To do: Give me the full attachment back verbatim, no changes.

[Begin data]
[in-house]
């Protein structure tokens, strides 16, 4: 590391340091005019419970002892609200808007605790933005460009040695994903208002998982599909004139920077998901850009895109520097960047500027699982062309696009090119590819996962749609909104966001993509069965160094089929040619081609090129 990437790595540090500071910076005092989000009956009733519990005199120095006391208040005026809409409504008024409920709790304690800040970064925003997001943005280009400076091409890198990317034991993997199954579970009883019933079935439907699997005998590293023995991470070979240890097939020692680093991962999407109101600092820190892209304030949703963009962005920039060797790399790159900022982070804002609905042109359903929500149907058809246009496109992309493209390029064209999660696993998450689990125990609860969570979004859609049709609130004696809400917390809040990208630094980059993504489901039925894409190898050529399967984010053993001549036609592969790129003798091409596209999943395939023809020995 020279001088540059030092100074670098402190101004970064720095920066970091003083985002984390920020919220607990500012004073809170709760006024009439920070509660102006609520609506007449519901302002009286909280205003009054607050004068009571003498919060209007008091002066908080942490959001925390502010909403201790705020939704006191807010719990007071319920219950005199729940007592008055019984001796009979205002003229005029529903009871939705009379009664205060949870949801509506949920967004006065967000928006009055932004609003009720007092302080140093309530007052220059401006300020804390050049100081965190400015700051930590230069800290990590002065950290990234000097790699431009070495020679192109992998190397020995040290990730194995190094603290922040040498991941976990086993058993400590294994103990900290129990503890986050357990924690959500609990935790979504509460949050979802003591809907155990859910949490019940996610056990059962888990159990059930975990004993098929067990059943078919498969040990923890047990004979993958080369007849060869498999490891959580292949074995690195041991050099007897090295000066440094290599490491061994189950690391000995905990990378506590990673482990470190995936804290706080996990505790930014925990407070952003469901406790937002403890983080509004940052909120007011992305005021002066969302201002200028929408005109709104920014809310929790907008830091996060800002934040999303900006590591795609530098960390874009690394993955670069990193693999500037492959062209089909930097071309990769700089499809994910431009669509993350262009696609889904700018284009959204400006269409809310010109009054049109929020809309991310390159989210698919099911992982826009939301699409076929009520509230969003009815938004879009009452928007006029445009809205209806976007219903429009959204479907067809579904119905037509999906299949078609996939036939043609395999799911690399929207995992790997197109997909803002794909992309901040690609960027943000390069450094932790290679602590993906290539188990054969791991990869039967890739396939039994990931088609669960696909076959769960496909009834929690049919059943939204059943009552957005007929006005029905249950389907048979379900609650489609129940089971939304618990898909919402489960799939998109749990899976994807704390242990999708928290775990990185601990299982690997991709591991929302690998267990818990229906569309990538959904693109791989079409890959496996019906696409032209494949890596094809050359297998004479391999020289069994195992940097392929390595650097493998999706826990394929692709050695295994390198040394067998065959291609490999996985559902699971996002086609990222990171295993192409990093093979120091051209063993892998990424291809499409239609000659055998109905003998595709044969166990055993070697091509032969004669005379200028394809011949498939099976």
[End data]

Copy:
[in-house]
């Protein structure tokens, strides 16, 4: 590391340091005019419970002892609200808007605790933005460009040695994903208002998982599909004139920077998901850009895109520097960047500027699982062309696009090119590819996962749609909104966001993509069965160094089929040619081609090129 990437790595540090500071910076005092989000009956009733519990005199120095006391208040005026809409409504008024409920709790304690800040970064925003997001943005280009400076091409890198990317034991993997199954579970009883019933079935439907699997005998590293023995991470070979240890097939020692680093991962999407109101600092820190892209304030949703963009962005920039060797790399790159900022982070804002609905042109359903929500149907058809246009496109992309493209390029064209999660696993998450689990125990609860969570979004859609049709609130004696809400917390809040990208630094980059993504489901039925894409190898050529399967984010053993001549036609592969790129003798091409596209999943395939023809020995 020279001088540059030092100074670098402190101004970064720095920066970091003083985002984390920020919220607990500012004073809170709760006024009439920070509660102006609520609506007449519901302002009286909280205003009054607050004068009571003498919060209007008091002066908080942490959001925390502010909403201790705020939704006191807010719990007071319920219950005199729940007592008055019984001796009979205002003229005029529903009871939705009379009664205060949870949801509506949920967004006065967000928006009055932004609003009720007092302080140093309530007052220059401006300020804390050049100081965190400015700051930590230069800290990590002065950290990234000097790699431009070495020679192109992998190397020995040290990730194995190094603290922040040498991941976990086993058993400590294994103990900290129990503890986050357990924690959500609990935790979504509460949050979802003591809907155990859910949490019940996610056990059962888990159990059930975990004993098929067990059943078919498969040990923890047990004979993958080369007849060869498999490891959580292949074995690195041991050099007897090295000066440094290599490491061994189950690391000995905990990378506590990673482990470190995936804290706080996990505790930014925990407070952003469901406790937002403890983080509004940052909120007011992305005021002066969302201002200028929408005109709104920014809310929790907008830091996060800002934040999303900006590591795609530098960390874009690394993955670069990193693999500037492959062209089909930097071309990769700089499809994910431009669509993350262009696609889904700018284009959204400006269409809310010109009054049109929020809309991310390159989210698919099911992982826009939301699409076929009520509230969003009815938004879009009452928007006029445009809205209806976007219903429009959204479907067809579904119905037509999906299949078609996939036939043609395999799911690399929207995992790997197109997909803002794909992309901040690609960027943000390069450094932790290679602590993906290539188990054969791991990869039967890739396939039994990931088609669960696909076959769960496909009834929690049919059943939204059943009552957005007929006005029905249950389907048979379900609650489609129940089971939304618990898909919402489960799939998109749990899976994807704390242990999708928290775990990185601990299982690997991709591991929302690998267990818990229906569309990538959904693109791989079409890959496996019906696409032209494949890596094809050359297998004479391999020289069994195992940097392929390595650097493998999706826990394929692709050695295994390198040394067998065959291609490999996985559902699971996002086609990222990171295993192409990093093979120091051209063993892998990424291809499409239609000659055998109905003998595709044969166990055993070697091509032969004669005379200028394809011949498939099976």